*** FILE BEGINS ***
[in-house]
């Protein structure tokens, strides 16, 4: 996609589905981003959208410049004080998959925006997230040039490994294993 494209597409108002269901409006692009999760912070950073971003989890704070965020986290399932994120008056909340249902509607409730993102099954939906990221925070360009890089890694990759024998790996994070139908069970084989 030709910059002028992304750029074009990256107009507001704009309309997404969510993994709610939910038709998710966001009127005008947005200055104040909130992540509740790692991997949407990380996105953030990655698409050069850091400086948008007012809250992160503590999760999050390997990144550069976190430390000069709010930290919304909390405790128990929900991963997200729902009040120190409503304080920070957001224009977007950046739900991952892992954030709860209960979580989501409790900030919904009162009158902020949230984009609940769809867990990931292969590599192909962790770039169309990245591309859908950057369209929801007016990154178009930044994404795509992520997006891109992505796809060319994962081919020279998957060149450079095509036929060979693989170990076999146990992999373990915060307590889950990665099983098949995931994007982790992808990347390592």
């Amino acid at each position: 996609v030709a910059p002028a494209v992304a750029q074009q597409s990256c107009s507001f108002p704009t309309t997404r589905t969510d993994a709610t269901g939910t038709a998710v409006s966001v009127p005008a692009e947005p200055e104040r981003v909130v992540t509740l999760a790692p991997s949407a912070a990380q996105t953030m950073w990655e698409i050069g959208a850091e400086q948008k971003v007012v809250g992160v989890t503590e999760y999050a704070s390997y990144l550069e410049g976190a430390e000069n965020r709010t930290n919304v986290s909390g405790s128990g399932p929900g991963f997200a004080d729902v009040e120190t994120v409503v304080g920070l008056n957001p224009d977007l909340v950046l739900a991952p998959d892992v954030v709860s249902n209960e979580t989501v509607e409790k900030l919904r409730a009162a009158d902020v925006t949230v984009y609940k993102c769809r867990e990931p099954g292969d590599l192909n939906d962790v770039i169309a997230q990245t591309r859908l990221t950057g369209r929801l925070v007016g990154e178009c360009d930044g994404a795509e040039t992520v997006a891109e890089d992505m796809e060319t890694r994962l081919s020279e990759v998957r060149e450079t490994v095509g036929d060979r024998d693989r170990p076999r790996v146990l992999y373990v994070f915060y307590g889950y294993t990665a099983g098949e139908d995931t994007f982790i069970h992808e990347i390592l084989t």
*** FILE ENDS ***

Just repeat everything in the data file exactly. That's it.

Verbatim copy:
[in-house]
């Protein structure tokens, strides 16, 4: 996609589905981003959208410049004080998959925006997230040039490994294993 494209597409108002269901409006692009999760912070950073971003989890704070965020986290399932994120008056909340249902509607409730993102099954939906990221925070360009890089890694990759024998790996994070139908069970084989 030709910059002028992304750029074009990256107009507001704009309309997404969510993994709610939910038709998710966001009127005008947005200055104040909130992540509740790692991997949407990380996105953030990655698409050069850091400086948008007012809250992160503590999760999050390997990144550069976190430390000069709010930290919304909390405790128990929900991963997200729902009040120190409503304080920070957001224009977007950046739900991952892992954030709860209960979580989501409790900030919904009162009158902020949230984009609940769809867990990931292969590599192909962790770039169309990245591309859908950057369209929801007016990154178009930044994404795509992520997006891109992505796809060319994962081919020279998957060149450079095509036929060979693989170990076999146990992999373990915060307590889950990665099983098949995931994007982790992808990347390592």
């Amino acid at each position: 996609v030709a910059p002028a494209v992304a750029q074009q597409s990256c107009s507001f108002p704009t309309t997404r589905t969510d993994a709610t269901g939910t038709a998710v409006s966001v009127p005008a692009e947005p200055e104040r981003v909130v992540t509740l999760a790692p991997s949407a912070a990380q996105t953030m950073w990655e698409i050069g959208a850091e400086q948008k971003v007012v809250g992160v989890t503590e999760y999050a704070s390997y990144l550069e410049g976190a430390e000069n965020r709010t930290n919304v986290s909390g405790s128990g399932p929900g991963f997200a004080d729902v009040e120190t994120v409503v304080g920070l008056n957001p224009d977007l909340v950046l739900a991952p998959d892992v954030v709860s249902n209960e979580t989501v509607e409790k900030l919904r409730a009162a009158d902020v925006t949230v984009y609940k993102c769809r867990e990931p099954g292969d590599l192909n939906d962790v770039i169309a997230q990245t591309r859908l990221t950057g369209r929801l925070v007016g990154e178009c360009d930044g994404a795509e040039t992520v997006a891109e890089d992505m796809e060319t890694r994962l081919s020279e990759v998957r060149e450079t490994v095509g036929d060979r024998d693989r170990p076999r790996v146990l992999y373990v994070f915060y307590g889950y294993t990665a099983g098949e139908d995931t994007f982790i069970h992808e990347i390592l084989t």